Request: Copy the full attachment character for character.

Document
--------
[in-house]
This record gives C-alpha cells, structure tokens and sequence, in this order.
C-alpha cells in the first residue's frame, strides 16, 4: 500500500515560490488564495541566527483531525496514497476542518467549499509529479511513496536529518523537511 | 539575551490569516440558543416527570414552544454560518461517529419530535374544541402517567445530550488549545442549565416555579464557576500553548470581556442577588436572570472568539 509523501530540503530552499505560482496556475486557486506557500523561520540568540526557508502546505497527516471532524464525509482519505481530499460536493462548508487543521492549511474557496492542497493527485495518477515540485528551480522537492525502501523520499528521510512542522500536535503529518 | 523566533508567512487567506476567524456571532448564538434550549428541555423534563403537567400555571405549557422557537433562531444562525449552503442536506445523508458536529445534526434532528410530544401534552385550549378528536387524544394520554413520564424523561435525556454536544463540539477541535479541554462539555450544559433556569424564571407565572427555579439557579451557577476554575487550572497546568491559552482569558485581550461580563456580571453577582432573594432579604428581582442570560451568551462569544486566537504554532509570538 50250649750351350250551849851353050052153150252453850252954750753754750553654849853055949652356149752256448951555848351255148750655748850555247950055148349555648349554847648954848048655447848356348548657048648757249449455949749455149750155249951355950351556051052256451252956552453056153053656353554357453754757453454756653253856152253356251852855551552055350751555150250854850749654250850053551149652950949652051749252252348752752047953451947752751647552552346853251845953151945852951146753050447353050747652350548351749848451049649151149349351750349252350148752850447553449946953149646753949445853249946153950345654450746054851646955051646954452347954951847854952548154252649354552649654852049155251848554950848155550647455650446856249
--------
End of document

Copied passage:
[in-house]
This record gives C-alpha cells, structure tokens and sequence, in this order.
C-alpha cells in the first residue's frame, strides 16, 4: 500500500515560490488564495541566527483531525496514497476542518467549499509529479511513496536529518523537511 | 539575551490569516440558543416527570414552544454560518461517529419530535374544541402517567445530550488549545442549565416555579464557576500553548470581556442577588436572570472568539 509523501530540503530552499505560482496556475486557486506557500523561520540568540526557508502546505497527516471532524464525509482519505481530499460536493462548508487543521492549511474557496492542497493527485495518477515540485528551480522537492525502501523520499528521510512542522500536535503529518 | 523566533508567512487567506476567524456571532448564538434550549428541555423534563403537567400555571405549557422557537433562531444562525449552503442536506445523508458536529445534526434532528410530544401534552385550549378528536387524544394520554413520564424523561435525556454536544463540539477541535479541554462539555450544559433556569424564571407565572427555579439557579451557577476554575487550572497546568491559552482569558485581550461580563456580571453577582432573594432579604428581582442570560451568551462569544486566537504554532509570538 50250649750351350250551849851353050052153150252453850252954750753754750553654849853055949652356149752256448951555848351255148750655748850555247950055148349555648349554847648954848048655447848356348548657048648757249449455949749455149750155249951355950351556051052256451252956552453056153053656353554357453754757453454756653253856152253356251852855551552055350751555150250854850749654250850053551149652950949652051749252252348752752047953451947752751647552552346853251845953151945852951146753050447353050747652350548351749848451049649151149349351750349252350148752850447553449946953149646753949445853249946153950345654450746054851646955051646954452347954951847854952548154252649354552649654852049155251848554950848155550647455650446856249